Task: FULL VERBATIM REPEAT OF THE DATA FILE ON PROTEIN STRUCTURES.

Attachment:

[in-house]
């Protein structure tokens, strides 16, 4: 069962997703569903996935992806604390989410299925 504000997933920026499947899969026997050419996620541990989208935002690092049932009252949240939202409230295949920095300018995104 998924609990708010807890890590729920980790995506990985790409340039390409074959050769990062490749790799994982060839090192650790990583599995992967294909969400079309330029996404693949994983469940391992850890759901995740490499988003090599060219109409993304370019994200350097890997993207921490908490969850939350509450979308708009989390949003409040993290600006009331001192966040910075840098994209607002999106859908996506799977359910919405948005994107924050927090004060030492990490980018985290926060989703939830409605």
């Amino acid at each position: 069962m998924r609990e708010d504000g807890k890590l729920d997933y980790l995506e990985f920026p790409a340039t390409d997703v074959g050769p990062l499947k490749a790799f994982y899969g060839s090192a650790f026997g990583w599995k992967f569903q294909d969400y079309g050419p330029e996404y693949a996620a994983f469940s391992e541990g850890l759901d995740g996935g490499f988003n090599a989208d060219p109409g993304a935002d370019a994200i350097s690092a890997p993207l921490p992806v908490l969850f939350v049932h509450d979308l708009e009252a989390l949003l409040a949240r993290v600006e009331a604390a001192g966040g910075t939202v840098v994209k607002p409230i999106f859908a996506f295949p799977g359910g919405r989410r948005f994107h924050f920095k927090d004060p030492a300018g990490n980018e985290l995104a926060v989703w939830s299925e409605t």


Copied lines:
[in-house]
């Protein structure tokens, strides 16, 4: 069962997703569903996935992806604390989410299925 504000997933920026499947899969026997050419996620541990989208935002690092049932009252949240939202409230295949920095300018995104 998924609990708010807890890590729920980790995506990985790409340039390409074959050769990062490749790799994982060839090192650790990583599995992967294909969400079309330029996404693949994983469940391992850890759901995740490499988003090599060219109409993304370019994200350097890997993207921490908490969850939350509450979308708009989390949003409040993290600006009331001192966040910075840098994209607002999106859908996506799977359910919405948005994107924050927090004060030492990490980018985290926060989703939830409605």
């Amino acid at each position: 069962m998924r609990e708010d504000g807890k890590l729920d997933y980790l995506e990985f920026p790409a340039t390409d997703v074959g050769p990062l499947k490749a790799f994982y899969g060839s090192a650790f026997g990583w599995k992967f569903q294909d969400y079309g050419p330029e996404y693949a996620a994983f469940s391992e541990g850890l759901d995740g996935g490499f988003n090599a989208d060219p109409g993304a935002d370019a994200i350097s690092a890997p993207l921490p992806v908490l969850f939350v049932h509450d979308l708009e009252a989390l949003l409040a949240r993290v600006e009331a604390a001192g966040g910075t939202v840098v994209k607002p409230i999106f859908a996506f295949p799977g359910g919405r989410r948005f994107h924050f920095k927090d004060p030492a300018g990490n980018e985290l995104a926060v989703w939830s299925e409605t």